8 p.m. Thursday, July 25 | The Social, 54 N. Orange Ave. | 407-246-1419 | thesocial.org | $10
Katy Perry’s “Last Friday Night (T.G.I.F.)” is your standard ultra-glossy, 21st-century pop song about celebrating for celebration’s sake. Speaking from the point of view of someone who is presumably a teenager or an undergrad, Perry’s 2011 single chronicles some chaotic, sprawling bender she hosted.
Gallons of booze were consumed, credit cards were maxed out, laws were violated, a threesome was had. DJs passed out in the lawn, and residual glitter was everywhere the morning after.
Perry, you’ll note, remains painfully bubbly and nonchalant throughout the track, shrugging off the excess and needless destruction. Even during the passages, “Yeah, I think we broke the law/Always say we’re gonna stop” and then “This Friday night/Do it all again” – the track’s closest thing to a plot twist or character development – Perry never really tries to sell her potential remorse. The song is loud, over-the-top and incredibly stupid – and very happy to be all those things.
Beacon’s cover is an entirely separate beast.
When snapped up by vocalist-lyricist Thomas Mullarney III and beatsmith Jacob Gossett, “Last Friday Night (T.G.I.F.)” becomes a strangely serene reflection on the exact same mayhem.
Mullarney draws out his reverb-heavy vocals to set the scene, as a spare beat gradually rises to add some music. When he sings the plot-point excerpt, you can picture a wry, slight smile slowly breaking across his face, like he realizes that his shindig has caused loads of life-altering damage and its effects can’t be overlooked. But by the same token, he’s grown completely comfortable with and is even amused by his poor decisions.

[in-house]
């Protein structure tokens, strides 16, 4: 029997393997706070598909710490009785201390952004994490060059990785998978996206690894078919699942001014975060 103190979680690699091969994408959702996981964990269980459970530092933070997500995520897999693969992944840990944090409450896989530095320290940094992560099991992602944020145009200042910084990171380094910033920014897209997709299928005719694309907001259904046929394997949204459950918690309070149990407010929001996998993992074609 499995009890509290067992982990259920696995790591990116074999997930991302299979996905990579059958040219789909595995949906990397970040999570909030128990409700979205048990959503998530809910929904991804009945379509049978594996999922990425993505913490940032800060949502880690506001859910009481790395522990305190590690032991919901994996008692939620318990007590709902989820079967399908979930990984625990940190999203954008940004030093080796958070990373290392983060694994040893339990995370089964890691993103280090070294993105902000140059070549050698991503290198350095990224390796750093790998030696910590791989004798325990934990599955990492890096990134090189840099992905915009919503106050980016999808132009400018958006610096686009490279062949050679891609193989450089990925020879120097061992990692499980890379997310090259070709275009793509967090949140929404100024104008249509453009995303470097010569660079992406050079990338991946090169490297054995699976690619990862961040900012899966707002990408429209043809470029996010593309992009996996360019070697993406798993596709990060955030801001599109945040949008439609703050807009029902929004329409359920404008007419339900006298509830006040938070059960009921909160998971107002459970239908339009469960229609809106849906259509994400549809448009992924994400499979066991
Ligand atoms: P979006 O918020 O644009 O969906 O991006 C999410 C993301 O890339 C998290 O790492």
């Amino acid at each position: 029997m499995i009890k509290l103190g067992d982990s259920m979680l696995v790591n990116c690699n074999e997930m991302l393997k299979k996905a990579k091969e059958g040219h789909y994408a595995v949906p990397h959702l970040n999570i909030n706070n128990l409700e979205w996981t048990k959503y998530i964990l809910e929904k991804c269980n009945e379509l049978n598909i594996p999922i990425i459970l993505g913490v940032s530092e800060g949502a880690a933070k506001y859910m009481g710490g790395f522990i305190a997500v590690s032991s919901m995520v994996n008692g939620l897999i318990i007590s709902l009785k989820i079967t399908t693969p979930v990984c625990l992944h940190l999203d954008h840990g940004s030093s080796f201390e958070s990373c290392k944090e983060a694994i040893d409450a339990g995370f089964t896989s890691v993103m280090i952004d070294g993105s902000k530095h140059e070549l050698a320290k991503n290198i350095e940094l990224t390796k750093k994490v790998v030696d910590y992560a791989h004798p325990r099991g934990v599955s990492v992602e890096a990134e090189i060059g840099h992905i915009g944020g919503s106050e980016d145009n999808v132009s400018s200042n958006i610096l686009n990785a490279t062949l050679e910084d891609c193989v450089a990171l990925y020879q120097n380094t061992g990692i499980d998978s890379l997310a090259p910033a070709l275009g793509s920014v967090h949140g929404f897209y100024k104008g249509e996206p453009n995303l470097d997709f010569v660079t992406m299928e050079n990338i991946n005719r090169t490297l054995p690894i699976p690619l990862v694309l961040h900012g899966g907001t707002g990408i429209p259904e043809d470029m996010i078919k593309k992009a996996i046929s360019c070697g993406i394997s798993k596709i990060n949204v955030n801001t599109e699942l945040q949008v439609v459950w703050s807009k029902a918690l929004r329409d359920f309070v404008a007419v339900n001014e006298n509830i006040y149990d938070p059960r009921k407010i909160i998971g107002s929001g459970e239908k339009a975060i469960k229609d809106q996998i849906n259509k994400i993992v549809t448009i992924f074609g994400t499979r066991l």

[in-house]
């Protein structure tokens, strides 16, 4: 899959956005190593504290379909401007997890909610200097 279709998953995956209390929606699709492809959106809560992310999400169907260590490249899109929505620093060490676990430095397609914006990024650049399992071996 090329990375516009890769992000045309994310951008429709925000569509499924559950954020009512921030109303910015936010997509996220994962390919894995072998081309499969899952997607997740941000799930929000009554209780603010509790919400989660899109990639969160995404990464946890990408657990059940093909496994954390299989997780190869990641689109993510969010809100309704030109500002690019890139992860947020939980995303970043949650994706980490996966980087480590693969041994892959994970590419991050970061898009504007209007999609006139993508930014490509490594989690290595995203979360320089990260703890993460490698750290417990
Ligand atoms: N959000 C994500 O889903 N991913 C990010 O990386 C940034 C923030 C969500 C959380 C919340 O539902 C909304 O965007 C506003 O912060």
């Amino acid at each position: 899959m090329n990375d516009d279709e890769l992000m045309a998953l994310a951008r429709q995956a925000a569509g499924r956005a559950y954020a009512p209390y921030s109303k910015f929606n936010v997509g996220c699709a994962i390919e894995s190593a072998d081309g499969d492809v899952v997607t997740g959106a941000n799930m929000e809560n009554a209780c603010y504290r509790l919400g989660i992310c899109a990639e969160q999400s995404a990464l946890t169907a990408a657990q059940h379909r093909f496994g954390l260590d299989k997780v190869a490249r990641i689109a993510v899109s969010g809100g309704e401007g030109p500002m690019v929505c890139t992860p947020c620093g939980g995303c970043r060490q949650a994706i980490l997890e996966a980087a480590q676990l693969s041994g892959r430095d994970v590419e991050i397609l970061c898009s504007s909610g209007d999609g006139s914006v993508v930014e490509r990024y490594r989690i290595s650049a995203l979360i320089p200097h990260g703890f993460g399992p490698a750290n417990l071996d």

This is a bad dream he’s not waking up from, and that’s OK.
Minimalism, subtlety and the slow build are three of Beacon’s current fortes. Getting down to and then exalting the basics is one of the Brooklyn duo’s favorite pastimes.
“Through the process of writing and listening to tracks and figuring out what works, more often than not, we end up stripping things away. That’s definitely the process for us: Throw it all in and see what works,” Gossett says. Ample “dead space” is made so the vocals have lots of room to breath.
The origins of Beacon’s slinky sonics trace back to when the pair met at Pratt Institute, the New York City school where Gossett studied painting and Mullarney worked with video and sculpture. Gossett’s past as a musician included tinkering with the guitar for years and playing “little indie guitar tunes.”
At Pratt, Mullarney worked on producing tracks and showed Gossett what he was developing, and it was right around the time Gossett was beginning to tinker with electronic music production techniques. Then, at some point, Gossett saw Mullarney perform a solo electronic- and IDM-focused set as Beacon at a small fair in New Jersey and was impressed enough to consider the idea of seriously working on music with him.
They started collaborating around the end of college, circa 2010, and No Body, their debut EP as a duo, hit in fall 2011. The first six months were dedicated primarily to live performances, doing as many shows as they could around the NYC area.
Influence-wise, they come from two different ends: Gossett is big into the output of hip-hop producers like Pete Rock, J Dilla and Ayatollah, while his counterpart is a major fan of 1990s dance-oriented releases from pivotal British electronic label Warp. The chilly, experiment-friendly sounds of April’s The Ways We Separate, Beacon’s first record, reflect the reality of this convergence.
As for their name, it stems from various sources, and though this all might be the power of suggestion, to me, Beacon develops sound in a way that mirrors its namesake – musical flashes like a lone source of light in a field of darkness.
But the notion of minimalism that’s so important to the band now, Gossett says, is of a malleable sort. If a track calls for them to beef things up, they’ll do it. In the place of sparseness, he identifies another of their early stylistic staples.
“The one thing that’s been constant that will probably remain is this really intense low end in our music. I’m really interested in a lot of sub-bass sounds – sounds that are kind of visceral. Those have a huge impact in a live setting where people can really feel that low end in their body,” he says.
“The bass in our music really grounds a lot of the stuff we do. Everything else is kind of hairy and floating around.”
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